- Julio Berdegué, FAO Assistant Director-General and Regional Representative for Latin America and the Caribbean
- Raul Salazar, Head of UNDRR Regional Office, Latin America
Panel 1 Transformative Actions to Build Urban Climate Resilience at Scale Across Latin America
- David Jacome, Chief Resilience Officer, Quito, Ecuador
- Marcela Mondino, Regional Initiative for Resilient Cities, Fundación Avina
- Carolina Berrazueta, Ecoeficiencia/Simbiosis Industrial en el polígono industrial de Quito
- Vivian Argueta, EAFIT University – Educational Resilience, former Chief Resilience Officer Cali, Colombia
Moderated by: Mauricio Rodas, Senior Fellow Adrienne Arsht – Rockefeller Foundation Resilience Center at Atlantic Council, former Mayor of Quito
Panel 2: Transforming agriculture and food systems in Latin America to build rural resilience post COVID-19
- Juan Carlos Pereira, Founder, Addvalue
- Ana María Loboguerrero, Research Director of Climate Action for the Alliance of Bioversity International and International Center for Tropical Agriculture (CIAT) and Head of Global Policy Research for the CGIAR Research Program on Climate Change, Agriculture and Food Security (CCAFS),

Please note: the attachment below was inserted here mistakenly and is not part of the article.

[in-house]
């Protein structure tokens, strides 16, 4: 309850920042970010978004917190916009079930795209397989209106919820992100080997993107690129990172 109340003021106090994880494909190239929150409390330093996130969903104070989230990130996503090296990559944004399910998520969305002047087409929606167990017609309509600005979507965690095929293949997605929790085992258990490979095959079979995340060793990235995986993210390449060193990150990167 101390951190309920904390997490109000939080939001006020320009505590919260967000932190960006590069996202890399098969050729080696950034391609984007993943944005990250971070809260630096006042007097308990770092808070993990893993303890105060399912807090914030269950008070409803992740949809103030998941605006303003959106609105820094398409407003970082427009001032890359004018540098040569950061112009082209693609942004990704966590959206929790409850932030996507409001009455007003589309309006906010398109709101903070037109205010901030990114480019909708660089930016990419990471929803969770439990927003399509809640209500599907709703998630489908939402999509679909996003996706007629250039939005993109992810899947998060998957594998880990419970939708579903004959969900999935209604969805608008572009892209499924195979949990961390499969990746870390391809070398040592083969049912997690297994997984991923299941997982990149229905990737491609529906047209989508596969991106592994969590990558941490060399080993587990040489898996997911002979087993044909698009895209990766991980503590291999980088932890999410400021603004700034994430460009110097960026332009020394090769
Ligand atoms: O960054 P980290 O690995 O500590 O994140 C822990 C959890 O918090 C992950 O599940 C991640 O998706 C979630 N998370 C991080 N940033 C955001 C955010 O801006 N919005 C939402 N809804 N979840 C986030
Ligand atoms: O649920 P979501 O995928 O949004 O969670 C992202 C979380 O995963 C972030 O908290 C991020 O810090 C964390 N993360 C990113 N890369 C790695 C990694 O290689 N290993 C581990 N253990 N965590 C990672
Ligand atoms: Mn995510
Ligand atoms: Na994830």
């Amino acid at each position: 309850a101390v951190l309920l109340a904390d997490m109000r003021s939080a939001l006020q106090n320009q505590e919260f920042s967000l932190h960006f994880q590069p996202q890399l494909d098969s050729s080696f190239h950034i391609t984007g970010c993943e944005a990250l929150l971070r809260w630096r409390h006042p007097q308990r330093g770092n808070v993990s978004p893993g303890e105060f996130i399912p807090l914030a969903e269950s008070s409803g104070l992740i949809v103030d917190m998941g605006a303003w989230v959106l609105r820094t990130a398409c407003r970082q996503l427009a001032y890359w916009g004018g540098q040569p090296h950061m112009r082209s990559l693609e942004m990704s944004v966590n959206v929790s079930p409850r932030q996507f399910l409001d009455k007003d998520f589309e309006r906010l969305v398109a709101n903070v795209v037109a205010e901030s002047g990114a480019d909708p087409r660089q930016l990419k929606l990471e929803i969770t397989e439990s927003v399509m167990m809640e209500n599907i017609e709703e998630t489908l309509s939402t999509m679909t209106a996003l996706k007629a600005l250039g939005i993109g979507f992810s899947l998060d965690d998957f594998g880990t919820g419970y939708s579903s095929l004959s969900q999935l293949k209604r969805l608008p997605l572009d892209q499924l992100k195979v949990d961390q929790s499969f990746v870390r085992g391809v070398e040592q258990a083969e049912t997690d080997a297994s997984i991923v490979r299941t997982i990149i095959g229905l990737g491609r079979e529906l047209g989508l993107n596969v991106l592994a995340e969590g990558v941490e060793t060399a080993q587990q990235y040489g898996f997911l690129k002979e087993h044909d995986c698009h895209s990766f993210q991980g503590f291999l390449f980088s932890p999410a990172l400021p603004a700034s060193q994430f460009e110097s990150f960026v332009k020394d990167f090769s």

- Pablo R. Valdivia Zelaya, Agriculture Insurance & Risk Management, World Bank
- Edgar Lemus, Manager, ASORECH (Rural community association of Guatemala)
- Eduard Muller, University for International Cooperation (UCI)
Moderated by: Veronica Arias, Executive Director, Capital Cities of the Americas facing Climate Change Secretariat
Objectives of the regional dialogue
The dialogue will highlight the climate resilience needs and priorities of the NPS, especially those most impacted by climate change and variability in Latin America focusing on urban and rural resilience, as well as on how NPS can reduce their exposure and vulnerability to climate change and variability, and how nature based solutions can build resilience to these impacts. The dialogue has three objectives:
- Gather insights on narratives of climate resilience and transformative actions in Latin American cities and how these can be taken to scale post COVID19;
- Identify the transformative adaptation tracks (including NBS solutions) that effectively build sustainable resilience in agriculture and food systems in Latin America; and
- Recommend actions that can be undertaken by HLCs to support climate resilience.
Series & Organisers
This dialogue is part of a wider series of dialogues being convened by the Global Resilience Partnership together with Climate Resilience Network of the UNFCCC Marrakech Partnership for Global Climate Action (MPGCA) with the support of the Chile and UK High Level Champions (HLCs), Gonzalo Muñoz and Nigel Topping.
The Latin America Regional Resilience Dialogue is co-led by: Alianza para la Resiliencia Climática Rural en América Latina (ARC LATAM), Alliance of Bioversity International and International Center for Tropical Agriculture (CIAT), Atlantic Council Adrienne Arsht – Rockefeller Foundation Resilience Center, CGIAR Research Program on Climate Change, Agriculture and Food Security (CCAFS), Climate Heritage Network, FAO, Fundación Avina, Resilient Cities Network, Stockholm Environment Institute, Stockholm Resilience Centre, and WFP